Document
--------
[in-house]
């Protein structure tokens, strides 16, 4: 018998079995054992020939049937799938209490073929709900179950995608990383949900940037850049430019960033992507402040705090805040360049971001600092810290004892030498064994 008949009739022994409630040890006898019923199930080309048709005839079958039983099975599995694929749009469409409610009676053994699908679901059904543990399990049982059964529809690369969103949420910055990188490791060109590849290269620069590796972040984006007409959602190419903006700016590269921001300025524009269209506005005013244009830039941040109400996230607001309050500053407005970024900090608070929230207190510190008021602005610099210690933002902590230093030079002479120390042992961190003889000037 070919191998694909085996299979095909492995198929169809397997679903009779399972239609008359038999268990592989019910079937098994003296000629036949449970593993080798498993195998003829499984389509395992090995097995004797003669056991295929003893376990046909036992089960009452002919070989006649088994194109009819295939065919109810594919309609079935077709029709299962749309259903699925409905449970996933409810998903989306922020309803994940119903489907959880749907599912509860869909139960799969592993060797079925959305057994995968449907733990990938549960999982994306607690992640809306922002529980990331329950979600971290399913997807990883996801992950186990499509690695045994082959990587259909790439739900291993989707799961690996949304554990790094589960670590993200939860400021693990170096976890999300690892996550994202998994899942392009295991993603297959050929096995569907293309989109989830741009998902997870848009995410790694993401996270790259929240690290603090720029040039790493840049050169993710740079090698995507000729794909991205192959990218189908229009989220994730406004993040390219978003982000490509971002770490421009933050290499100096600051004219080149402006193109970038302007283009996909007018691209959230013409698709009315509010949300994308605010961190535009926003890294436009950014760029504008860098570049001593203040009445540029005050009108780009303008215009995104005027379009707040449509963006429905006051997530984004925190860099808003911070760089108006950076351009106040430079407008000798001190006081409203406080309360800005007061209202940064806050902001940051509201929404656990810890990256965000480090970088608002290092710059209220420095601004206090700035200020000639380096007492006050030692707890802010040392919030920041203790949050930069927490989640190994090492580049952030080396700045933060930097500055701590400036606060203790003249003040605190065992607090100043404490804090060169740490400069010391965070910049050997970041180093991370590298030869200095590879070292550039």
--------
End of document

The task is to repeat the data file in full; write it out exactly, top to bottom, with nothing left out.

[in-house]
């Protein structure tokens, strides 16, 4: 018998079995054992020939049937799938209490073929709900179950995608990383949900940037850049430019960033992507402040705090805040360049971001600092810290004892030498064994 008949009739022994409630040890006898019923199930080309048709005839079958039983099975599995694929749009469409409610009676053994699908679901059904543990399990049982059964529809690369969103949420910055990188490791060109590849290269620069590796972040984006007409959602190419903006700016590269921001300025524009269209506005005013244009830039941040109400996230607001309050500053407005970024900090608070929230207190510190008021602005610099210690933002902590230093030079002479120390042992961190003889000037 070919191998694909085996299979095909492995198929169809397997679903009779399972239609008359038999268990592989019910079937098994003296000629036949449970593993080798498993195998003829499984389509395992090995097995004797003669056991295929003893376990046909036992089960009452002919070989006649088994194109009819295939065919109810594919309609079935077709029709299962749309259903699925409905449970996933409810998903989306922020309803994940119903489907959880749907599912509860869909139960799969592993060797079925959305057994995968449907733990990938549960999982994306607690992640809306922002529980990331329950979600971290399913997807990883996801992950186990499509690695045994082959990587259909790439739900291993989707799961690996949304554990790094589960670590993200939860400021693990170096976890999300690892996550994202998994899942392009295991993603297959050929096995569907293309989109989830741009998902997870848009995410790694993401996270790259929240690290603090720029040039790493840049050169993710740079090698995507000729794909991205192959990218189908229009989220994730406004993040390219978003982000490509971002770490421009933050290499100096600051004219080149402006193109970038302007283009996909007018691209959230013409698709009315509010949300994308605010961190535009926003890294436009950014760029504008860098570049001593203040009445540029005050009108780009303008215009995104005027379009707040449509963006429905006051997530984004925190860099808003911070760089108006950076351009106040430079407008000798001190006081409203406080309360800005007061209202940064806050902001940051509201929404656990810890990256965000480090970088608002290092710059209220420095601004206090700035200020000639380096007492006050030692707890802010040392919030920041203790949050930069927490989640190994090492580049952030080396700045933060930097500055701590400036606060203790003249003040605190065992607090100043404490804090060169740490400069010391965070910049050997970041180093991370590298030869200095590879070292550039």